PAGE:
Santa Paula Historical Society | St. Francis Dam Disaster Candlelight Memorial
[Santa Paula, March 12, 2018] — Ninety years minus a few hours later, on a Monday night as it was then, the Santa Paula Historical Society honored the estimated 411 men, women and children who died by drowning and floating debris when the St. Francis Dam in the mountains above Saugus ruptured, unleashing a torrent of water that didn’t stop until it poured into the Pacific Ocean five and a half hours later.
Squarely in the floodpath sat Santa Paula, a farming community of some 6,500 sleepy souls when the water reached them at 3:10 a.m., three hours after the dam collapsed. Some — not all, but some — made it to higher ground thanks to biker lawmen Thornton Edwards and Stanley Baker who went door-to-door with a warning of impending doom. They’d gotten word from Louise Gipe and the other “hello girls” of the Santa Paula telephone switchboard that the St. Francis Dam had gone out and a flood was coming. Edwards, Gipe and many other Santa Paulans had never heard of the St. Francis.
They’d never forget it.
Monday night’s event proved the people of Santa Paula haven’t forgotten. Santa Paula has commemorated the dam disaster before, but not quite like this.
A river of light spanned Ebell Park as 411 yellow, blue and green luminaria candles were arranged to represent the 54-mile path of destruction — one candle for each victim from Saugus to the sea.
Emcee Edward Arguelles, a retired history and government teacher, explained that the number of candles reflected the latest research by archaeologist Ann Stansell, whose 2014 study as a graduate student at California State University, Northridge provided the first comprehensive understanding of who the dam victims were. It was the most significant “fresh” research into the disaster since engineering professor J. David Rogers’ work two decades earlier to explain exactly why the dam broke.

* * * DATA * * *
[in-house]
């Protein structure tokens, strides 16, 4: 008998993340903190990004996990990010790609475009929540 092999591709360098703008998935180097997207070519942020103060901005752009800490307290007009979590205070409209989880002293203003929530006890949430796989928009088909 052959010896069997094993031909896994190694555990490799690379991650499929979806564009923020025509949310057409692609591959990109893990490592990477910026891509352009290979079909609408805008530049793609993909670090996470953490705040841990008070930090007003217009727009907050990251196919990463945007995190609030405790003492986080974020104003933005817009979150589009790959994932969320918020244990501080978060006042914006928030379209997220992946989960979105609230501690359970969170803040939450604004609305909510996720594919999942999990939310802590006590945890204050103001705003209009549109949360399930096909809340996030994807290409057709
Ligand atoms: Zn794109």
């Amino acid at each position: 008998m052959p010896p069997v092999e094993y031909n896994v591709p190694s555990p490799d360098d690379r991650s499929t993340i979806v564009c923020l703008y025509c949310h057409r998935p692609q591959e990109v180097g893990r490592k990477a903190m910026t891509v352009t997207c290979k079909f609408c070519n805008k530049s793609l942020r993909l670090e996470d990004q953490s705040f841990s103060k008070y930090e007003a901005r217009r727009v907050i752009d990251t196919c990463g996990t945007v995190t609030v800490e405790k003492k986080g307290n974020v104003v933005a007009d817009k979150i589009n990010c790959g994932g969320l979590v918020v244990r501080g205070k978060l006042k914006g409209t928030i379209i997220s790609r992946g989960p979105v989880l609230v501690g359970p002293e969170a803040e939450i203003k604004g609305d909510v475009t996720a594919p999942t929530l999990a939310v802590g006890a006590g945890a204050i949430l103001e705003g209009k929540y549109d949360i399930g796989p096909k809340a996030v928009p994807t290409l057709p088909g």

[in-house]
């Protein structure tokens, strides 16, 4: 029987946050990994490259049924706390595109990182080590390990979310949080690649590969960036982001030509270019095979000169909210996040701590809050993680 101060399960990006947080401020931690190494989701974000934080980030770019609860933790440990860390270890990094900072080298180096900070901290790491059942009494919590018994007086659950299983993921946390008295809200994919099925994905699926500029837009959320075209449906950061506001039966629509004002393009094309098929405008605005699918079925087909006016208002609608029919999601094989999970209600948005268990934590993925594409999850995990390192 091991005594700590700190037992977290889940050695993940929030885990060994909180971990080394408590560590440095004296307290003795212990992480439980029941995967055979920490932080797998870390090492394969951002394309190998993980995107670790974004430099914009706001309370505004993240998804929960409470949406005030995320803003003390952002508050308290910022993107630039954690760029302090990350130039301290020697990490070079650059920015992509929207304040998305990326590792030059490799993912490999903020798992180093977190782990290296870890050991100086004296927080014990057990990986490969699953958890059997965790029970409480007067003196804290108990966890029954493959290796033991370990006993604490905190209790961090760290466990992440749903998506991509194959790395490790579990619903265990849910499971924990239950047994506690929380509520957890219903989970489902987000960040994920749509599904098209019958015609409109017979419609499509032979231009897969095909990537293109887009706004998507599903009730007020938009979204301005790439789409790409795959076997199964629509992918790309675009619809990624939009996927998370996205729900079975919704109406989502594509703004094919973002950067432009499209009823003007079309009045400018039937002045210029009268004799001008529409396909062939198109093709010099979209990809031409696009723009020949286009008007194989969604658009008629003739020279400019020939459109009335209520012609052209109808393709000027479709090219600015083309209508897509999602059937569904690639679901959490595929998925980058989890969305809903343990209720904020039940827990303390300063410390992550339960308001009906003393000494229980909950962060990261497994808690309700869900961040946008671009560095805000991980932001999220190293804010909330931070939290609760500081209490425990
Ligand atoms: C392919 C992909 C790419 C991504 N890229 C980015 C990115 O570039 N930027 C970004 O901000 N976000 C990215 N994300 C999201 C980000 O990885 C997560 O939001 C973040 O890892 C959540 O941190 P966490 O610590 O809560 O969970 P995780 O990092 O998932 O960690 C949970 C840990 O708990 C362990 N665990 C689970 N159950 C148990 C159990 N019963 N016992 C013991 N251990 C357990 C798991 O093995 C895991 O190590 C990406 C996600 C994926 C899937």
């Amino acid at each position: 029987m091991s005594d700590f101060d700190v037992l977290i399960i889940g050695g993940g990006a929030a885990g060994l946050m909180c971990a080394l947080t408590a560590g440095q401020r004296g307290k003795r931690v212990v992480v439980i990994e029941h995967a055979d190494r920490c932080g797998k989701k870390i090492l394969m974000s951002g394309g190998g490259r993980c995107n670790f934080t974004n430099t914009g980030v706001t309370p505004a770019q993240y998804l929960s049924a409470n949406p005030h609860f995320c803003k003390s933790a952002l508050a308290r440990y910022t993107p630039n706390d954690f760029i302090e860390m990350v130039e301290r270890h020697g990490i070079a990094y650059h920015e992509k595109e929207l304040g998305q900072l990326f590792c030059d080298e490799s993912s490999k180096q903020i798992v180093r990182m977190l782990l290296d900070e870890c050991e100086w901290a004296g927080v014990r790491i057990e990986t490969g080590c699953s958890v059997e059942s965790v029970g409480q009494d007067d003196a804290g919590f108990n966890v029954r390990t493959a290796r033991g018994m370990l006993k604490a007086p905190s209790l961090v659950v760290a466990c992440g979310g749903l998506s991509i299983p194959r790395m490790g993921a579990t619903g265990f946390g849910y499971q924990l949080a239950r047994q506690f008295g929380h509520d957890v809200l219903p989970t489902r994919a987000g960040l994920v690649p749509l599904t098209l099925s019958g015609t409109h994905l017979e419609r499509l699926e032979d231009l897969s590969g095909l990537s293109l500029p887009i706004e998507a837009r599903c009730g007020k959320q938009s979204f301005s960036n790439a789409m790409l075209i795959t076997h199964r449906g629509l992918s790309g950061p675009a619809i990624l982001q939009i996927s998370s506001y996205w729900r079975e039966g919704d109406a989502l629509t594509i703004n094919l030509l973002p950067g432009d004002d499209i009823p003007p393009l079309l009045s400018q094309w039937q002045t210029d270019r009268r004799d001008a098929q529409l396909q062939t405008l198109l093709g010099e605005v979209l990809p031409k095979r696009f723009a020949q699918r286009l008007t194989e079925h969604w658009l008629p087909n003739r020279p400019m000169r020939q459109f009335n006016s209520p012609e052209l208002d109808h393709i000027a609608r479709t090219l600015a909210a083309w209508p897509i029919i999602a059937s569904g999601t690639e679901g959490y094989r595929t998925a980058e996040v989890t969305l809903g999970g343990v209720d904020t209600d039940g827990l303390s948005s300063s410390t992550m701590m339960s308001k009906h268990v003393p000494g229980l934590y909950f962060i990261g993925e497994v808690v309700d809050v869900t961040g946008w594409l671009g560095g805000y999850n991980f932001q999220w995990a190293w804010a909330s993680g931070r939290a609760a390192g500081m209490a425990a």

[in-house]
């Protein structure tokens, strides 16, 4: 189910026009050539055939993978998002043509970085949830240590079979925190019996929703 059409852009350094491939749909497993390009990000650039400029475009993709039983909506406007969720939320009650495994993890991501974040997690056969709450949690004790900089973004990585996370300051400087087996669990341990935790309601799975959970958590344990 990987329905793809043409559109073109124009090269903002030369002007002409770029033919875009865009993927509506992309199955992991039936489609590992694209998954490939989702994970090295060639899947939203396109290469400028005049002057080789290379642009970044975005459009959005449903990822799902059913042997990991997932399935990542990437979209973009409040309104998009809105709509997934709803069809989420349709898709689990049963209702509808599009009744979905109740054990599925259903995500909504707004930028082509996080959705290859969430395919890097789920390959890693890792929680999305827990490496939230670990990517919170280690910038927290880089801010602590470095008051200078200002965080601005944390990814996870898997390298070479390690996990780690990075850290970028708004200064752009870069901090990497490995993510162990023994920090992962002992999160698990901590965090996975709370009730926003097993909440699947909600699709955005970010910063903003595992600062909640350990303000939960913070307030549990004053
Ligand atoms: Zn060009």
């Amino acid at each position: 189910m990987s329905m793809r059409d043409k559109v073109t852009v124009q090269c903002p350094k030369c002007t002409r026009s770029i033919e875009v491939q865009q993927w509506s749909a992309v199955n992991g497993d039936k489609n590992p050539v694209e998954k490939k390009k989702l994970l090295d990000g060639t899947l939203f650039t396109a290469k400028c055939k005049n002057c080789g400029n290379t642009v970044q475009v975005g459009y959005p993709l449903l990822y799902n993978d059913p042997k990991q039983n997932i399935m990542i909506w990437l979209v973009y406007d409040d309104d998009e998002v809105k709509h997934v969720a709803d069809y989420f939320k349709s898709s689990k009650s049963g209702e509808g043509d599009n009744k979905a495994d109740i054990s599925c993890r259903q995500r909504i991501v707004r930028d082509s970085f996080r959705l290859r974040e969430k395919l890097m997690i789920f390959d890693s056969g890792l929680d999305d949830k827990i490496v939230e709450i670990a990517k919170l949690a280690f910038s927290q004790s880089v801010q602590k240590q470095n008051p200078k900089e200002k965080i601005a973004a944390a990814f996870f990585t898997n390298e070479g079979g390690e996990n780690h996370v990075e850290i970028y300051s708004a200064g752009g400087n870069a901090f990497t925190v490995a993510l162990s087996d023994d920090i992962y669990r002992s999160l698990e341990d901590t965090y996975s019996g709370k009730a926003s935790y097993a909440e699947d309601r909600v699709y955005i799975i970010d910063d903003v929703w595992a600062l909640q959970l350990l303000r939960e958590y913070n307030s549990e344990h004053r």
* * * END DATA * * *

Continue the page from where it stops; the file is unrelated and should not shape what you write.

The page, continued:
“Ann Stansell’s research revealed that 42 of the 58 victims buried in the Santa Paula Cemetery came from communities beyond Santa Paula’s borders, presumably washed down the Santa Clara River Valley,” Arguelles said. “Nineteen of those bodies lie in unmarked graves because they were never identified.”
A highlight of the evening was a reading by 15 elementary and secondary students under the direction of Paul Tonello, a social studies teacher at Santa Paula High School. The students were selected, one from each school, to speak on behalf of individuals from Santa Paula who would never speak again after March 13, 1928.
Historical consultant Mitch Stone was chosen to tell the story of the disaster. Santa Paula historian and author John Nichols spoke of heroism and the importance of remembering the disaster. Peggy Kelly, new owner of the Santa Paula Times, brought to life the story of the man known as the “Paul Revere of the Dam Disaster” with a showing of her new documentary, “Thornton Edwards’ Wild Ride.”
Capping the evening was the band, Now, Then & Zen (Dave Ackerman, Dolores Britton, Donna Nelson), with Ackerman’s own twist on the Nanci Griffith song, “This Old Town:”
| This old town should have been drowned in 1928
| The St. Francis Dam gave way
| All our hopes lied buried in mud and rocks and trees
| It almost brought us to our knees
| But this old town was built by hand
| Union Oil, Limoneira and movie land
| Must be rock beneath the sand
| I’ll be damned
| Santa Paula still stands.
And Santa Paula doesn’t forget.
For more 90th anniversary event listings, visit http://SaintFrancisDam.com(c) 2018 SCVTV
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